Jerry Gene Mayfield, Appellant, v. United States of America, Appellee, 220 F.2d 729 (5th Cir. 1955)Annotate this Case
Tom S. Williams, Houston, Tex., Hayden C. Covington, Brooklyn, N. Y., for appellant.
William O. Braecklein, Asst. U. S. Atty., Dallas, Tex., Heard L. Floore, U. S. Atty., Warren C. Logan, Jr., Asst. U. S. Atty., Fort Worth, Tex., for appellee.
Before BORAH and TUTTLE, Circuit Judges, and DAWKINS, District Judge.
DAWKINS, District Judge.
The Government states in its brief:
"Appellee submits that there is only one real question presented to the court in this case and that is whether or not there was any basis in fact for the appeal board classifying appellant I-A, thereby rejecting his requested classification as a conscientious objector."
It argues that Mayfield's contentions boil down to the proposition that he is claiming exemption as a conscientious objector and in its brief appellee says:
"The courts have further drawn a distinction between cases involving registrants who claim a ministerial status and, as we have in this case, a registrant who claims conscientious objector classification. The court in United States v. Simmons, 7 Cir., 1954, 213 F.2d 901 called attention to the fact that `a claim of ministerial status' is susceptible of `exact proof or disproof' whereas `a claim of conscientious objector status' depends on properly and accurately appraising the claimant's conscience. The court went on to say at page 905:
"`Espousal of certain beliefs coincident with pressing induction demands, when coupled with other evidence which casts a doubt on the sincerity of an individual claimant may well support an inference that the espousal of the religious beliefs was motivated not by conscience but by a desire to remain a civilian. We cannot close the door to the selective service board's use of any valid inference in ruling on classification questions. To do so would disembowel the statute and refute the express Congressional purpose in its enactment.'
"Appellee readily admits that several of the more recent Circuit Court decisions appear to stand for the proposition that appellant, by admitting he would use force to defend himself, his family and his fellow church members, does not thereby waive or lose his right to be classified as a conscientious objector. Taffs v. United States, 8 Cir., 1953, 208 F.2d 329 [certiorari] den [ied], [347 U.S. 928], 74 S. Ct. 532, [98 L. Ed. 1081]; United States v. Hartman, 2 Cir., 1954, 209 F.2d 366; United States v. Pekarski, 2 Cir., 1953, 207 F.2d 930; Annett v. United States [10 Cir., 205 F.2d 689], and Jessen v. United States, 10 Cir., 1954, 212 F.2d 897.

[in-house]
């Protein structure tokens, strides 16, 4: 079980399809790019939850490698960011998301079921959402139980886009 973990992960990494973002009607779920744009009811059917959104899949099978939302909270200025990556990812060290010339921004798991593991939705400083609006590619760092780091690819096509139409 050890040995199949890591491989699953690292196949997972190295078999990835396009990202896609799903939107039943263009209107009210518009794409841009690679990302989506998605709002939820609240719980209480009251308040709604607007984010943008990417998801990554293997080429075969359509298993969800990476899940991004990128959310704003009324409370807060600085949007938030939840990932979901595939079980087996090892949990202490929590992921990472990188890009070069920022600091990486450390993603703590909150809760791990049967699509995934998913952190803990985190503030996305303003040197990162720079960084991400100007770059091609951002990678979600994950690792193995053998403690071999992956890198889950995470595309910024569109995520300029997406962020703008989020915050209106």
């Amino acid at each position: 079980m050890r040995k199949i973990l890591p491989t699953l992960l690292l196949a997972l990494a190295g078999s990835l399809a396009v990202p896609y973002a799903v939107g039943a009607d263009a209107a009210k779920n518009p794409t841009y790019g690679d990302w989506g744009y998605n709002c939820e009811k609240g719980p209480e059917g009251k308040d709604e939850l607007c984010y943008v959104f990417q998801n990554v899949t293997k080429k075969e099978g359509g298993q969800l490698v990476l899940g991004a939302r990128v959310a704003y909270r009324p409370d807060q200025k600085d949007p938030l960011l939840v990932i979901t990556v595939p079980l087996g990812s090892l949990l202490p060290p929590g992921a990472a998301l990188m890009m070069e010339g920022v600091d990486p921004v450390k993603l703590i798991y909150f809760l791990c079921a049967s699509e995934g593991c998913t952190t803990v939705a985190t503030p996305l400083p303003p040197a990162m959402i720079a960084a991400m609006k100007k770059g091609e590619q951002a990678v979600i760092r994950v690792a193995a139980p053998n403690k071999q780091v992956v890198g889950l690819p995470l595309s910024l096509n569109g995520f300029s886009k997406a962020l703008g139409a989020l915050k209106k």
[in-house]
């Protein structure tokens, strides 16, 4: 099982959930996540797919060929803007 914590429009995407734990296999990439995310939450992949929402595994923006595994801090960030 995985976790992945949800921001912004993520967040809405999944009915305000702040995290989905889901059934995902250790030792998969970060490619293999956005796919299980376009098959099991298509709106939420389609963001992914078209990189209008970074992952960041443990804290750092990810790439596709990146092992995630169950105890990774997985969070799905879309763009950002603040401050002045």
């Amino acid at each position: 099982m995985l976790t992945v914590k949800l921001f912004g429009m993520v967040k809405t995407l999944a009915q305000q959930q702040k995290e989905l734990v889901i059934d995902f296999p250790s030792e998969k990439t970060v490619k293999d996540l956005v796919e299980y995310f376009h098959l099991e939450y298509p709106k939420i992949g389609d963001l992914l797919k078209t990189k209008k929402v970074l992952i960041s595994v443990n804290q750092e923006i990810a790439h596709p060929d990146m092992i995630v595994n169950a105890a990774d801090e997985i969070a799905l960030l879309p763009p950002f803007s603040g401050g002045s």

"Appellee takes the position, notwithstanding the above authorities, that the better rule is laid down and announced by the Seventh Circuit in United States v. Sicurella, [213 F.2d 911]."
After citing and analyzing numerous decisions, the Government bases its conclusions mainly upon the proposition that he, Mayfield, had sought exemption both as a minister and as a conscientious objector, and having found that only the latter was tenable, it concluded that since he was willing to fight in defense of himself, his faith and fellow members, he did not meet requirements, that he had to be opposed to war in any form. As shown by the foregoing quotation from its brief, the Government relies primarily upon the Simmons and Sicurella cases, both of which were reversed on March 14th by the Supreme Court, 75 S. Ct. 397; 75 S. Ct. 403, the Court holding that willingness to fight under the circumstances stated was not within the meaning of the Act and did not prevent his claiming the exemption as a conscientious objector.
There being no evidence to dispute that offered by appellant in support of his exemption as a conscientious objector, the Board could not arbitrarily disregard it, and deny the exemption merely because he had also claimed to be a minister. Dickinson v. United States, 346 U.S. 389, 74 S. Ct. 152, 98 L. Ed. 132; Jessen v. United States, supra; Weaver v. United States, 8 Cir., 210 F.2d 815.